A generalized multilevel inverter topology has previously been presented [19]. The existing multilevel inverters such as

Diode-clamped and capacitor-clamped multilevel inverters can be derived from this generalized inverter topology. Moreover, the generalized multilevel inverter topology can balance each voltage level by itself regardless of load characteristics. Therefore, the generalized multilevel inverter topology provides a true multilevel structure that can balance each dc voltage level automatically at any number of levels, regardless of active or reactive power conversion, and without any assistance from other circuits. Thus, in principle, it provides a complete multilevel topology that embraces the existing multilevel inverters. Fig. 6 shows the P2 multilevel inverter structure per phase leg. Each switching device, diode, or capacitors voltage is 1Vdc, i.e. of

the dc-link voltage. Any inverter with any number of levels, including the conventional two-level inverter can be obtained using this generalized topology. As an application example, a four-level bidirectional dc/dc converter, shown in Fig. 7, is suitable for the dual-voltage system to be adopted in future automobiles. The four-level dc/dc converter has a unique feature, which is that no magnetic components are needed. From this generalized multilevel inverter topology, several new multilevel inverter structures can be derived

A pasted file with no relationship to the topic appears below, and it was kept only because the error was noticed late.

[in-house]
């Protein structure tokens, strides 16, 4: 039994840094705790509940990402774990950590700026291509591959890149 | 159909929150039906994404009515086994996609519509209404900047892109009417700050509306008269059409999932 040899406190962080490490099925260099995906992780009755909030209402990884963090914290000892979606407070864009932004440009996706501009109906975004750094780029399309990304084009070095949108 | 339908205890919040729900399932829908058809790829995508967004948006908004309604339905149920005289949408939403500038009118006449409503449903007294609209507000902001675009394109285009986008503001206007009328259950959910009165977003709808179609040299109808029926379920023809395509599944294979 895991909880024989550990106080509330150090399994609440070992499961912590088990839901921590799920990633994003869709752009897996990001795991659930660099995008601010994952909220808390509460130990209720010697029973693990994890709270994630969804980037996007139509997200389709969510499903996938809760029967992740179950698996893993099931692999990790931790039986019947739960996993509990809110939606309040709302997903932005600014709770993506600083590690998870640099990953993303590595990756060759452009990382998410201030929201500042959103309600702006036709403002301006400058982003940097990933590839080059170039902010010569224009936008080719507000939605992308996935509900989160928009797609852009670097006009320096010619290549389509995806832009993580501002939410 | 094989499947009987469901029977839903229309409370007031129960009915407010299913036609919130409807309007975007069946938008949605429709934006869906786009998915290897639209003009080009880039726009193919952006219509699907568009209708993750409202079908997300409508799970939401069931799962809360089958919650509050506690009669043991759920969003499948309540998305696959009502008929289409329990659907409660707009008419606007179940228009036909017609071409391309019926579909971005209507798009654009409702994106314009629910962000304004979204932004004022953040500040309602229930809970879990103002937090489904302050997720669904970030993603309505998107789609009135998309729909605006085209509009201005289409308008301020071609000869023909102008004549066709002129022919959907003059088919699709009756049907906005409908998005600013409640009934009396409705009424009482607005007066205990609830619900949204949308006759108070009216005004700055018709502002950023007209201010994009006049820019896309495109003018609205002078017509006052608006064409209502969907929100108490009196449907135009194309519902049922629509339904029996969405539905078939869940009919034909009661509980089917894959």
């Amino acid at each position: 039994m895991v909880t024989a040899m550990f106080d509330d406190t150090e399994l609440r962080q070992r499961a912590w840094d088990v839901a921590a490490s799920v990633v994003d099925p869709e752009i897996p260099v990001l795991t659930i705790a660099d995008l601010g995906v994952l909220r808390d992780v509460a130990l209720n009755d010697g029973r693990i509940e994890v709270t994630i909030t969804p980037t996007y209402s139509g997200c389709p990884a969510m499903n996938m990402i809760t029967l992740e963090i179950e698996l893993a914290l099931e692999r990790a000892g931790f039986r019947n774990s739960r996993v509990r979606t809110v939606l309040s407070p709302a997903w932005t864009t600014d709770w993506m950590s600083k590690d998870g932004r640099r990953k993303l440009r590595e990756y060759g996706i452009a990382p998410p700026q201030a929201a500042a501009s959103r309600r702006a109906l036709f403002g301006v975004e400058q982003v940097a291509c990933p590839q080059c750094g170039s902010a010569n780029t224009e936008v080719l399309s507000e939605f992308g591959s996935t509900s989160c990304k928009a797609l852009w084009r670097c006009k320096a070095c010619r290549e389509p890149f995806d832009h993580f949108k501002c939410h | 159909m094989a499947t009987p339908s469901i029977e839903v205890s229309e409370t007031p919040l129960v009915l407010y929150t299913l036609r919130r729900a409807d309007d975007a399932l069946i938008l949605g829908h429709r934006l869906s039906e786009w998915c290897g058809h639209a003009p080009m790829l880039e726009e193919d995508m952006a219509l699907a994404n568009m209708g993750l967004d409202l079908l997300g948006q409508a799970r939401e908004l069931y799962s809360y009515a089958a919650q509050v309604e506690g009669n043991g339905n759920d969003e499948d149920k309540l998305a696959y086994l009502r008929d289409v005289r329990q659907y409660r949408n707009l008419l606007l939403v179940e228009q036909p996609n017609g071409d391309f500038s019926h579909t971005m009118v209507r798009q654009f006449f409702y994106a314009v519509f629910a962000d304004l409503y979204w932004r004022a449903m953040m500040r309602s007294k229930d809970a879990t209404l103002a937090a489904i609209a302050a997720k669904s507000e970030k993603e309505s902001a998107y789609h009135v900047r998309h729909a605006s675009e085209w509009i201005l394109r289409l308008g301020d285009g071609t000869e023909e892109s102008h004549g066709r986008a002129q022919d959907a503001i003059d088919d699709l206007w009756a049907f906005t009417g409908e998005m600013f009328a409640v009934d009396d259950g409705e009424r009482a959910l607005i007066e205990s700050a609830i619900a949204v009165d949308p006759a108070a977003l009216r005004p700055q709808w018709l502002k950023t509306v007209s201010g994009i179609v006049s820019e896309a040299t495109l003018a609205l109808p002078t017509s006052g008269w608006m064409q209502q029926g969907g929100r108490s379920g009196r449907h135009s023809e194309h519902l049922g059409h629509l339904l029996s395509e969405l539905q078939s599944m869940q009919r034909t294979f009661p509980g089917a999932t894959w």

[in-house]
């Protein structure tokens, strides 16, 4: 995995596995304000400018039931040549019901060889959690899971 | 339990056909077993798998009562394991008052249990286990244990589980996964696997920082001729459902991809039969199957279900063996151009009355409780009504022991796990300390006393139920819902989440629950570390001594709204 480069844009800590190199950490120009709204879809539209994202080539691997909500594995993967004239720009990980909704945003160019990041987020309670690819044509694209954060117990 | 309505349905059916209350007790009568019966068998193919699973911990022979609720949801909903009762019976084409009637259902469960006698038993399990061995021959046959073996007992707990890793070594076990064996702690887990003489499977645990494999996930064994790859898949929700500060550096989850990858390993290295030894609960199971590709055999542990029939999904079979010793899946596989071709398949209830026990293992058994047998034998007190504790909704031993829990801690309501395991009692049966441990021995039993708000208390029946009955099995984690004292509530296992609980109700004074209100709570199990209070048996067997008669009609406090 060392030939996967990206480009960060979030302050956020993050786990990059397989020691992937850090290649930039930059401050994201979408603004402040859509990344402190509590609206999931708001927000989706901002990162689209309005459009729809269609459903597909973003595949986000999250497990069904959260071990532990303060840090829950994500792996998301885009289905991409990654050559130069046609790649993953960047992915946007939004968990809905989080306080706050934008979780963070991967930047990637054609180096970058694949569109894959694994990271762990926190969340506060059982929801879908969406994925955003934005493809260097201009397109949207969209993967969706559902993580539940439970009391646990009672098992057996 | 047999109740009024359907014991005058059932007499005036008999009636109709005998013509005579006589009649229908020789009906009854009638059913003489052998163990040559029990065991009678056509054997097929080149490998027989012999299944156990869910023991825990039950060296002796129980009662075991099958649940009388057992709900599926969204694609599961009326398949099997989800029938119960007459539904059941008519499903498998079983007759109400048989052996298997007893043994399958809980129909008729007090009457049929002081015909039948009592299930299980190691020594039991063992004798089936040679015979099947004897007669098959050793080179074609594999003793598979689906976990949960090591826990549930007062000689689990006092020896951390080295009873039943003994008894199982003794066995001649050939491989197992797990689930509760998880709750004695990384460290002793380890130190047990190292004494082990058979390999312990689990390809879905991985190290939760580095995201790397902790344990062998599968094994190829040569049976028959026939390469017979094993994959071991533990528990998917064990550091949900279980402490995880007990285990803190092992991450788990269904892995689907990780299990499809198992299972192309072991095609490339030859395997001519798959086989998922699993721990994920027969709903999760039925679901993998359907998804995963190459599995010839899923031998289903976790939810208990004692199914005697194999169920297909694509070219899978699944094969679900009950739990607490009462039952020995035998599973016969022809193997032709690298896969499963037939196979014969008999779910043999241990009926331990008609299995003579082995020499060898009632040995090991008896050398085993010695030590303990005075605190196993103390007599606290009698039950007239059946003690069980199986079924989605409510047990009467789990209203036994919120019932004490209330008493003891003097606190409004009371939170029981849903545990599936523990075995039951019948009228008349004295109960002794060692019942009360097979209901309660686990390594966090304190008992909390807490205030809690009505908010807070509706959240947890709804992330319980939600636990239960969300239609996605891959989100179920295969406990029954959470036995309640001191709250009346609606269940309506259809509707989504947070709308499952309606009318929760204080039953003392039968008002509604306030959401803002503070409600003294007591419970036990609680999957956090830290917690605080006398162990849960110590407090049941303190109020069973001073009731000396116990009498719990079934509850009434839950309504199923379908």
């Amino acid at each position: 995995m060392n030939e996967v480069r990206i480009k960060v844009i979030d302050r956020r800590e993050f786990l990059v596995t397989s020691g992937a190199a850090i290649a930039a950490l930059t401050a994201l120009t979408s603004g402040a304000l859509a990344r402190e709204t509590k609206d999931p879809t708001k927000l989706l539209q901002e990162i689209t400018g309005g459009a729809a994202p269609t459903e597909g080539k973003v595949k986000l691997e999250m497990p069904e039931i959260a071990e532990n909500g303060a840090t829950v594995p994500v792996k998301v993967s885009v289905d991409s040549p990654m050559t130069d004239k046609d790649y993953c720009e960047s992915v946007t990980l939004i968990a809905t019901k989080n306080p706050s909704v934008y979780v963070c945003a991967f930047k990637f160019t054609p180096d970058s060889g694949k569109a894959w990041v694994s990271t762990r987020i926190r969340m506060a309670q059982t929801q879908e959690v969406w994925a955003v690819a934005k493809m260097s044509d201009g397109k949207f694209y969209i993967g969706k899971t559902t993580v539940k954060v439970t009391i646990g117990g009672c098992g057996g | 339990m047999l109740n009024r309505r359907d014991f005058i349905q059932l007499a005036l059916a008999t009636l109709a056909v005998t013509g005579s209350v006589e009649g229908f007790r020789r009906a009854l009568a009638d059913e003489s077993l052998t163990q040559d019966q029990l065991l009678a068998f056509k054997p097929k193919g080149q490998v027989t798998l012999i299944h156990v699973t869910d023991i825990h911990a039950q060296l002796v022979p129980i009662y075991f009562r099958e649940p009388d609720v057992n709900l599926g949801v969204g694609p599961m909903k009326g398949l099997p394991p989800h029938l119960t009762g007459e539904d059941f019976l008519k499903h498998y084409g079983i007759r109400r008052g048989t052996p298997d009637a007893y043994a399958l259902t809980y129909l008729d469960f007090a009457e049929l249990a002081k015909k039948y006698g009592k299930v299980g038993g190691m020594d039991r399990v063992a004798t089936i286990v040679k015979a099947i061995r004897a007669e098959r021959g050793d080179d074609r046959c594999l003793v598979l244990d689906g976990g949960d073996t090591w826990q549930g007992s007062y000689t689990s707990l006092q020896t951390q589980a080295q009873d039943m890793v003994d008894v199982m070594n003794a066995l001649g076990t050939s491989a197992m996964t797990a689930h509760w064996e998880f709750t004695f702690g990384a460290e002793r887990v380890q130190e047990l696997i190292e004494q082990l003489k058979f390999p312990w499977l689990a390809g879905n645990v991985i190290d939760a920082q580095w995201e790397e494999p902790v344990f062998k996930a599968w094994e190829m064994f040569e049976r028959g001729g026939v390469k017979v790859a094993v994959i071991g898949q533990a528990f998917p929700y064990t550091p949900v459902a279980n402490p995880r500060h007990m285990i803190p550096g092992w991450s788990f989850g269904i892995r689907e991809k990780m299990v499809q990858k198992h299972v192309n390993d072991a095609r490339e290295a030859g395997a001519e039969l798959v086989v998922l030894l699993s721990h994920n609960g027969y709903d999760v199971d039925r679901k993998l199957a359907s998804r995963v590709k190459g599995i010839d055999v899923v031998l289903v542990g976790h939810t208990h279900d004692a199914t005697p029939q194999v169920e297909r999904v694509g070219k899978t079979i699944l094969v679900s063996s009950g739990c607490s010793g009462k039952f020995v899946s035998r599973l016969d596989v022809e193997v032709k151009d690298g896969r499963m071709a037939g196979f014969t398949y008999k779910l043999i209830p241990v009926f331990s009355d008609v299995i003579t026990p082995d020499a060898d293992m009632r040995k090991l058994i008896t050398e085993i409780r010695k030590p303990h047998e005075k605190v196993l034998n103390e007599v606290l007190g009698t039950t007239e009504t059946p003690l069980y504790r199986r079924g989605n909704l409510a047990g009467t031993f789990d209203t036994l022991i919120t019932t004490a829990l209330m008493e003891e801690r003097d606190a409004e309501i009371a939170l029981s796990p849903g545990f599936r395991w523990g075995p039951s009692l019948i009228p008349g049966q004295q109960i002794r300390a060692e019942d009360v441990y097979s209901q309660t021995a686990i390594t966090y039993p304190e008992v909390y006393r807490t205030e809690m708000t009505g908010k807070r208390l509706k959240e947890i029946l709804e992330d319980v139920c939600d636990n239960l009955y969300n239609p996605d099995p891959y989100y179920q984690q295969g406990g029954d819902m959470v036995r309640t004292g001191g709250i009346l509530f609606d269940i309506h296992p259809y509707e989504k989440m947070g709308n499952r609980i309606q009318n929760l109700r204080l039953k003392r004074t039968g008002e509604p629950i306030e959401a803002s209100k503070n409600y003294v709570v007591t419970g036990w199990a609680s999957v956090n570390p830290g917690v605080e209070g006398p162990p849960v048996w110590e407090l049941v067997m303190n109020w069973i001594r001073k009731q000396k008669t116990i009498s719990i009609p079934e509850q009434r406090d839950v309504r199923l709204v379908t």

For high-voltage high-power applications, it is possible to adopt multilevel diode-clamped or capacitor-clamped inverters to replace the full-bridge cell in a cascaded inverter. The reason for doing so is to reduce the amount of separate dc sources. The nine-level cascaded inverter shown in Fig. 4 requires four separate dc sources for one phase leg and twelve for a three-phase inverter. If a three-level inverter replaces the full-bridge cell, the voltage level is effectively doubled for each cell. Thus, to achieve the same nine voltage levels for each phase, only two separate dc sources are needed for one phase leg and six for a three-phase inverter. The configuration can be considered as having mixed-level hybrid multilevel cells because it embeds

multilevel cells as the building block of the cascaded inverter. Fig. 8 shows the nine-level cascaded inverter incorporating a three-level capacitor-clamped inverter as the cell. It is obvious that a diode-clamped inverter can replace the capacitor-clamped inverter to be a mixed-level hybrid multilevel cell.